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Friday, March 13, 2009

Grow your own!

A little Friday wrap up.

#1 An NPR bit about the Woman's Land Army, an all but forgotten women's movement during World War I. While U.S. servicemen were fighting "over there," American women from all walks of life moved to rural areas to work as farm laborers. Interesting and only about 5 minutes, check it out:

#2 In bad times, seed sales grow. Even if you only have a little bit of windowsill space, you can grow a pot of herbs. The more space you have the more you can grow! Don't forget that the co-op has certified organic seeds near the bread section to the right as you walk in.

#3 Listen to this: Evan Kleiman had Bill Freese, of the Center for Food Saftey, on her show on March 7th to talk about the FDA's recent approval of irradiation of lettuce and spinach. He brings up serious concerns about the safety of food irradiation. The whole show is good, but the irradiation part starts at about the 28:28 mark.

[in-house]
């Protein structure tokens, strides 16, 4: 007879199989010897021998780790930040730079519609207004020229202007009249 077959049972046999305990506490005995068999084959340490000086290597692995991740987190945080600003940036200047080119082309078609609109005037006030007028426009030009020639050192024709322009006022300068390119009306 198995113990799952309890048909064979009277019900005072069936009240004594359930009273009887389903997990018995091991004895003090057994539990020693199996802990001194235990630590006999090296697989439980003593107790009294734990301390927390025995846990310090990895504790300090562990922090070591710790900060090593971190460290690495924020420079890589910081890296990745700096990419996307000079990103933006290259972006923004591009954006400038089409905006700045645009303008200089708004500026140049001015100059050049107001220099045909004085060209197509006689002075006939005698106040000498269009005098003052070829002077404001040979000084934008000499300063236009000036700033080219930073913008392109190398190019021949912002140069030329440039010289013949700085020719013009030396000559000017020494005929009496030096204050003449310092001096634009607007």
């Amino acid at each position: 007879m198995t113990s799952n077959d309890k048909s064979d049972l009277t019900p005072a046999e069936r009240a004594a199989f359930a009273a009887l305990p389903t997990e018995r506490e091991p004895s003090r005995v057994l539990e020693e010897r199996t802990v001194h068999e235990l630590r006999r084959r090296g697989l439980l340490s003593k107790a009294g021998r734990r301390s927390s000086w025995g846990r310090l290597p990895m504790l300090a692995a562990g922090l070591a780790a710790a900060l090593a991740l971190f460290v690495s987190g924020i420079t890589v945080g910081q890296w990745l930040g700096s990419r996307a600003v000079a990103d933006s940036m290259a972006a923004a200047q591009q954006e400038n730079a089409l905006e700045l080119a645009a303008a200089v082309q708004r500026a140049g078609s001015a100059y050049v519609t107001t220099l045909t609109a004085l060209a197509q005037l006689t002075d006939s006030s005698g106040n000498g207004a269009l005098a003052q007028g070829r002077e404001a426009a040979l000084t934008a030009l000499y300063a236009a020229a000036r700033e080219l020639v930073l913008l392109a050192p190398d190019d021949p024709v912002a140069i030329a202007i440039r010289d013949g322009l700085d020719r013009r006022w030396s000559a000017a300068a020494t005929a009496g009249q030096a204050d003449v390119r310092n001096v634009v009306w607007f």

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Thursday, March 12, 2009


I follow a local blog called Backwards Beekeepers. It's a bunch of backyard bee keepers right here in Los Angeles. Actually if you have a bee hive you want to have removed they are the people to contact.

Below is a short video on urban bee keeping. Very inspiring, I'm not a beekeeper but I do have a hive in a pepper tree in my yard and I love the idea that all my flowering plants are helping to make bee food!

Every Third Bite from on Vimeo.


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Tuesday, March 10, 2009

EWG Posted a New Dirty Dozen

The non-profit Environmental Working Group (EWG) the same good folks that bring us the skin deep website have released a new Shopper's Guide to Pesticides. I'm lucky enough to be able to purchase almost all organic produce, but if you can't, for whatever reason, the EWG's list can really help you make the best choices, to purchase the least amount of pesticides.

EWG analysts have developed the Guide based on data from nearly 87,000 tests for pesticide residues in produce conducted between 2000 and 2007 and collected by the U.S. Department of Agriculture and the U.S. Food and Drug Administration. You can find a detailed description of the criteria EWG used to develop these rankings and
the complete list of fruits and vegetables tested at their dedicated website,

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Monday, March 9, 2009